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U.S. economy beginning to show 'genuine reasons to be concerned': Analyst

Stifel Global Logistics Analyst Bruce Chan joins Yahoo Finance Live to discuss FedEx's profit warning and how the logistics company compares with rival UPS.

Video Transcript

[AUDIO LOGO]

RACHELLE AKUFFO: Well, as we've been following, FedEx missing revenue estimates and pulling full-year guidance has some on the street slashing price targets. In a new note this morning, we heard from Stifel. They downgraded FedEx from buy to hold and lowered price targets from $288 to $195.

Well, joining us now is one of the authors of that new note, Bruce Chan, Stifel Global Logistics Analyst. So, Bruce, as you were sort of parsing through the information that you got from FedEx, what stood out to you that led to this downgrade?

BRUCE CHAN: Great. Yes, well, first of all, thank you very much, Rachelle, for having me here. You know, we've heard a lot today, certainly, and over the past few weeks and months about questions in the macro. And I think FedEx, in their release last night, echoed some of those concerns with their global volume warning.

But I think it's really important to parse out the rest of the announcement, which was on top of a 7% headline revenue miss, you had a close to 40% operating profit miss. So clearly, there's something going on the cost side there at FedEx. And that's really what we focused on in terms of the downgrade and thinking that what is going on in the company is a bit idiosyncratic.

SEANA SMITH: So, Bruce, you downgraded the stock. You cut your price target by nearly $100 to $195 a share. I guess, to what extent-- how bad could it potentially get?

BRUCE CHAN: I think when you look at trough on trough earnings, you know, there's probably $150 as our kind of bear case scenario. So it could get-- it could get worse. You know, again, I'd come back to the profit warning and the volume warning there and that discrepancy between where the miss was in the headline numbers.

You know, I do think that, again, this is more of an internal struggle with FedEx. It's more of an internal issue around their TNT integration and gave us a lot less confidence in management's ability to number one, navigate the potential storm that's coming, but also a lot of the strategic initiatives that they laid out in their recent capital markets day.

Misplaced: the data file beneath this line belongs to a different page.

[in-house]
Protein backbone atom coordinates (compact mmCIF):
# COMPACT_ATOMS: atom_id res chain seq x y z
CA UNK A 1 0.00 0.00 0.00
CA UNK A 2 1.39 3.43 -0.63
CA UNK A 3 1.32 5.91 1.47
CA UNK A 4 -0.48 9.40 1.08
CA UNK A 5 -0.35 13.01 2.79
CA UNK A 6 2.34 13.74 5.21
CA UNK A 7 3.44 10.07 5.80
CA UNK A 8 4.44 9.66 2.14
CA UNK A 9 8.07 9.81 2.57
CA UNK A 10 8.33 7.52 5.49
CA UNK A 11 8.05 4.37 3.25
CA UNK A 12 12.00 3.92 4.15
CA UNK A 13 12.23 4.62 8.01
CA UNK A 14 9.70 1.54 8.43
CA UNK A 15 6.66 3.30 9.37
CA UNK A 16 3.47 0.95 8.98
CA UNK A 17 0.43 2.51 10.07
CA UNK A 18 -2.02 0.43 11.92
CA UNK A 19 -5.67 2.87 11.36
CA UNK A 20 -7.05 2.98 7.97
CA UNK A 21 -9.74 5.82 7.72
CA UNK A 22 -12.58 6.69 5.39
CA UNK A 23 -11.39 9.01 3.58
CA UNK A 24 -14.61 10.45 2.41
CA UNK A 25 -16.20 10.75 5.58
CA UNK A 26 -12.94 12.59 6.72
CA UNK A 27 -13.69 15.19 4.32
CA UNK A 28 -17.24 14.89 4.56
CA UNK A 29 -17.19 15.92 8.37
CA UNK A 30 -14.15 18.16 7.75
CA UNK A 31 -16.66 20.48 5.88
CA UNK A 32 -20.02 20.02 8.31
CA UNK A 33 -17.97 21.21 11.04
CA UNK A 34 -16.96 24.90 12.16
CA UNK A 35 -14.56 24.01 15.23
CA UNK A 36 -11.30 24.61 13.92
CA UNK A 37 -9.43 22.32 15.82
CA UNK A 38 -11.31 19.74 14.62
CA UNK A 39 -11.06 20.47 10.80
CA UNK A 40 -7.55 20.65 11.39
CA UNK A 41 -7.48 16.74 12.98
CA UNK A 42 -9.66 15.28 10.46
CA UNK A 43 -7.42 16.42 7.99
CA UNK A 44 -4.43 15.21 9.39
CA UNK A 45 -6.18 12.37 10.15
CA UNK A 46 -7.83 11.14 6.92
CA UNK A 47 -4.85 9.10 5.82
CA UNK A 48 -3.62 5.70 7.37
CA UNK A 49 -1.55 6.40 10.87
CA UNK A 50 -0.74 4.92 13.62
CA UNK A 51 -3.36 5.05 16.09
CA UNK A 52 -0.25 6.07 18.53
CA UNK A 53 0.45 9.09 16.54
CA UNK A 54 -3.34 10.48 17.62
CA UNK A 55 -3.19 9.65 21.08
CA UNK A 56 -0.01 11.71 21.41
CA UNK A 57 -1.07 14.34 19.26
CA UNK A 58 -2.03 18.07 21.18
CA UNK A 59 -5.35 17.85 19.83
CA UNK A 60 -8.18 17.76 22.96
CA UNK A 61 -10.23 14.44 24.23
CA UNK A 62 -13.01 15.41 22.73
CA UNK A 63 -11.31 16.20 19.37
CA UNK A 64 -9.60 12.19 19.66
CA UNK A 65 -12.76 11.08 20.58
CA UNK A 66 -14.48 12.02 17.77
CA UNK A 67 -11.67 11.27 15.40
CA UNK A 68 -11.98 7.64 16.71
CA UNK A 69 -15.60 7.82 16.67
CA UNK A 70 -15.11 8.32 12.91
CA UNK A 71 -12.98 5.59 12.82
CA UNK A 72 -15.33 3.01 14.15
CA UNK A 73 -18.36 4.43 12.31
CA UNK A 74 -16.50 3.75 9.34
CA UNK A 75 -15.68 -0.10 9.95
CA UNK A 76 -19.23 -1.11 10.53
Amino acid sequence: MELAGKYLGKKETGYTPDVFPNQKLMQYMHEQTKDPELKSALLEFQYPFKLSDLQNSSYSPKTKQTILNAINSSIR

DAVID BRIGGS: So just to be clear, you would argue this is more a FedEx problem than a global problem. And what does it mean for UPS, and perhaps even Amazon, if anything?

BRUCE CHAN: Yeah, I think there are two things that are important to point out here. Number one, there are some concerns about the macro and the volume picture out there. I would expect that UPS and DHL and other companies out there are seeing some volume pressure.

But, again, if you look at what happened with EBIT and the 40%-- near 40% miss on earnings, most of that, I think, is attributable to the company there. So I think we'll see some potential pressure on top-line volume growth. But I don't expect to see anywhere near the type of earnings and profit pressure that we've seen from FedEx.

RACHELLE AKUFFO: So, Bruce, why do you think the markets are reacting this way on this FedEx news then?

BRUCE CHAN: I think there are a lot of people that are nervous about what's going on right now. As I said, there are genuine reasons to be concerned about the macro picture, the energy situation and inflation pressure in Europe, and certainly what's going on in China. And I think there is a tendency to want to attach, you know, what happened with FedEx to that situation and see it as sort of the harbinger of doom. I think they're separate events.

SEANA SMITH: Hey, Bruce. So you still have a buy rating, I believe, on UPS. What sets UPS apart from FedEx here? Why do you think they're better positioned? Is it the fact that they have already taken some cost-cutting measures into account?

BRUCE CHAN: Yeah, I think that's a big part of it. UPS has shown, under the leadership of their new CEO, Carol Tomé, that they've done a much better job with capital allocation, with cost efficiency, and, on top of that, with a commercial pivot. They've been focusing a lot more on high-yield business, on SMB business. That's a playbook that FedEx has essentially tried to replicate, but they've been further behind, and they haven't shown nearly the same type of progress that UPS has shown.

DAVID BRIGGS: One of the things that really caught my eye that Raj Subramaniam said is, quote, "We are a reflection of everybody else's business." And we go back to Greenspan, who used that FedEx, really, barometer of the entire economy. Is there's still truth to that?

BRUCE CHAN: There is, but I think investors need to remember that FedEx is going through a transformational period in its history. It recently purchased TNT Express over in Europe. That was a major transaction. We're getting to the end of a multi-year integration period. And I think it's clear that that process hasn't gone as well as the company had hoped.

The company, you know, recently got a new CEO. Fred Smith, legendary founder, is taking a step back, so there's new leadership at the helm. And, you know, I think the market has changed. FedEx has pivoted from being the upstart in the ground share market.

It's pivoted more towards a yield-first approach, as UPS has done. So the company is going through transition. And, again, I think that's what we're seeing reflected in the results last night and not so much what's happening with the broader economy.

SEANA SMITH: FedEx having its worst day on record here, off just about 22%. Bruce Chan of Stifel, thanks so much for joining us.